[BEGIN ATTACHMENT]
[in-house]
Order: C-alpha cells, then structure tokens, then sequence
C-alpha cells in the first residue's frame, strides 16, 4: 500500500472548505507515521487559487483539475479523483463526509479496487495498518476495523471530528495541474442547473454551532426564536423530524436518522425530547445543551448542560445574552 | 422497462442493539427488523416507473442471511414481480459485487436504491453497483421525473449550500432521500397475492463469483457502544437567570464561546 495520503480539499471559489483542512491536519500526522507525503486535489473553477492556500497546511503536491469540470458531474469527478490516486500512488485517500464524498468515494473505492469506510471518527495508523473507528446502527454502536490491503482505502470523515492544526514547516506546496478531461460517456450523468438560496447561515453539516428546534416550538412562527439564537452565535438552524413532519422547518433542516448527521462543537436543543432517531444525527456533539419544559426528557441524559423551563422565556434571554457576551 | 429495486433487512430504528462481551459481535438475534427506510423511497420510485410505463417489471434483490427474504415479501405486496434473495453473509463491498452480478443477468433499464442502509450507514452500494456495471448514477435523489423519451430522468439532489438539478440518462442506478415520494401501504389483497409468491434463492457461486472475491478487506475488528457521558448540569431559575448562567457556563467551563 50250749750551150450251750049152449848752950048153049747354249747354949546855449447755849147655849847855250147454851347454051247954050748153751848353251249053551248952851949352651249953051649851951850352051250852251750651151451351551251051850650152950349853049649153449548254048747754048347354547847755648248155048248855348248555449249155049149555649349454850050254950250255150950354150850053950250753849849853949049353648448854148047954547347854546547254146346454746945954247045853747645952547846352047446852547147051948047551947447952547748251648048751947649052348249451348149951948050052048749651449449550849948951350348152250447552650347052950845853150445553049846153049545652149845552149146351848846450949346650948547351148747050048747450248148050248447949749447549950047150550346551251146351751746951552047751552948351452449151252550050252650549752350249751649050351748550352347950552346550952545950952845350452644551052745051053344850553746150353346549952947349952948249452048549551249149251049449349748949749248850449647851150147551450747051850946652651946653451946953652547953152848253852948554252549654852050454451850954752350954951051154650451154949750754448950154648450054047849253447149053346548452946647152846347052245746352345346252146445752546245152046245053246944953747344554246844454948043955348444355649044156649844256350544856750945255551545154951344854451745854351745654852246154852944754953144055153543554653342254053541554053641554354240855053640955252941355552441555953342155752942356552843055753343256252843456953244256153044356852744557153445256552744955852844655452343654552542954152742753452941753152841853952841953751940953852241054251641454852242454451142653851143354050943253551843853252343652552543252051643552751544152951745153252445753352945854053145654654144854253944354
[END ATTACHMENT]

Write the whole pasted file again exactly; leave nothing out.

[in-house]
Order: C-alpha cells, then structure tokens, then sequence
C-alpha cells in the first residue's frame, strides 16, 4: 500500500472548505507515521487559487483539475479523483463526509479496487495498518476495523471530528495541474442547473454551532426564536423530524436518522425530547445543551448542560445574552 | 422497462442493539427488523416507473442471511414481480459485487436504491453497483421525473449550500432521500397475492463469483457502544437567570464561546 495520503480539499471559489483542512491536519500526522507525503486535489473553477492556500497546511503536491469540470458531474469527478490516486500512488485517500464524498468515494473505492469506510471518527495508523473507528446502527454502536490491503482505502470523515492544526514547516506546496478531461460517456450523468438560496447561515453539516428546534416550538412562527439564537452565535438552524413532519422547518433542516448527521462543537436543543432517531444525527456533539419544559426528557441524559423551563422565556434571554457576551 | 429495486433487512430504528462481551459481535438475534427506510423511497420510485410505463417489471434483490427474504415479501405486496434473495453473509463491498452480478443477468433499464442502509450507514452500494456495471448514477435523489423519451430522468439532489438539478440518462442506478415520494401501504389483497409468491434463492457461486472475491478487506475488528457521558448540569431559575448562567457556563467551563 50250749750551150450251750049152449848752950048153049747354249747354949546855449447755849147655849847855250147454851347454051247954050748153751848353251249053551248952851949352651249953051649851951850352051250852251750651151451351551251051850650152950349853049649153449548254048747754048347354547847755648248155048248855348248555449249155049149555649349454850050254950250255150950354150850053950250753849849853949049353648448854148047954547347854546547254146346454746945954247045853747645952547846352047446852547147051948047551947447952547748251648048751947649052348249451348149951948050052048749651449449550849948951350348152250447552650347052950845853150445553049846153049545652149845552149146351848846450949346650948547351148747050048747450248148050248447949749447549950047150550346551251146351751746951552047751552948351452449151252550050252650549752350249751649050351748550352347950552346550952545950952845350452644551052745051053344850553746150353346549952947349952948249452048549551249149251049449349748949749248850449647851150147551450747051850946652651946653451946953652547953152848253852948554252549654852050454451850954752350954951051154650451154949750754448950154648450054047849253447149053346548452946647152846347052245746352345346252146445752546245152046245053246944953747344554246844454948043955348444355649044156649844256350544856750945255551545154951344854451745854351745654852246154852944754953144055153543554653342254053541554053641554354240855053640955252941355552441555953342155752942356552843055753343256252843456953244256153044356852744557153445256552744955852844655452343654552542954152742753452941753152841853952841953751940953852241054251641454852242454451142653851143354050943253551843853252343652552543252051643552751544152951745153252445753352945854053145654654144854253944354